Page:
So when I sat down for part two, I was quite excited about what I was about to see. Let me just say, if you’re a fan of the lore, you should go and watch it, but The Hobbit: The Desolation of Smaug is one of the most bizarrely paced movies I have ever seen. Now, I hate spoilers so I’ll refrain from being too specific about what I have to say, but the first 20-30 minutes fly by at g-force levels, and left me feeling somewhat disorientated. Honestly, I was perplexed by the candid briefness of some of my most favourite memories from the book. Nevertheless, the subsequent hour and a half lived up to my expectations. Nay, they surpassed them, and I thoroughly enjoyed myself! For the most part, this is a better film than An Unexpected Journey, but then we meet Smaug, and I don’t quite get Jackson’s adaptation of the character… Don’t get me wrong; Benedict Cumberbatch delivers powerful vocals as the fire-breathing terror, but in the last 30 minutes of the film he is made out to be less Smaug the Tyrannical, more Smaug the Easily Humiliated. We are presented with a roller coaster like experience, clearly designed for some last minute 3D thrills (something the rest of the film didn’t pander to, much to my satisfaction), and this fiery force of destruction is mercilessly belittled in order to achieve this. As the film ends, Smaug delivers some foreboding lines about his greatness and the coming storm, but I felt that he had no place to say them after what just happened… It was upsetting, to say the least.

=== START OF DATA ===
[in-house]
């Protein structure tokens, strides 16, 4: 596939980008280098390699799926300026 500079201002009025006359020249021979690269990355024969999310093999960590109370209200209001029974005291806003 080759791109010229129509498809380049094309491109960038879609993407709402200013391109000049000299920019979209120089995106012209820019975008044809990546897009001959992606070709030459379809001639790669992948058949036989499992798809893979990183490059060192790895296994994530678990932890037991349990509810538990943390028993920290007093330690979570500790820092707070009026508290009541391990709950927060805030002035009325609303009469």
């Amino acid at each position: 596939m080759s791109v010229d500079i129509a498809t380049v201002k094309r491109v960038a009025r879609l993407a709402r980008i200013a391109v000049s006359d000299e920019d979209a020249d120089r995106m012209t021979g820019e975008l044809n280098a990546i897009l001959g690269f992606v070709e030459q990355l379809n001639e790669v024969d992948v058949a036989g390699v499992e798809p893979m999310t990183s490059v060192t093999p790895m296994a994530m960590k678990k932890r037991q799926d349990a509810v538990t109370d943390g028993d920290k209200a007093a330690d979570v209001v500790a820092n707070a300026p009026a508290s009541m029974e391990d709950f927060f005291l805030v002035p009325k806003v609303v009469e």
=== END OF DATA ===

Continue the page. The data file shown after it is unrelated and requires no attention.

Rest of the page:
Perhaps I’m being too harsh; it is based on a book aimed at a younger audience, and the film does well to acknowledge this. Plus, the side journey we’re intermittently taken on with Gandalf explores some of the best Middle Earth lore, and I can assure you that the end result will be nothing short of epic. In fact, the end of The Desolation of Smaug has set the final part up very well indeed. I dare say if it were even half of what it could be, I would rather wet myself in public than miss a second of the action, just because my bladder can’t handle the three-hour experience. So, in that respect, it’s a very good film because it made me want more, and that’s usually a sign to me that I enjoyed myself.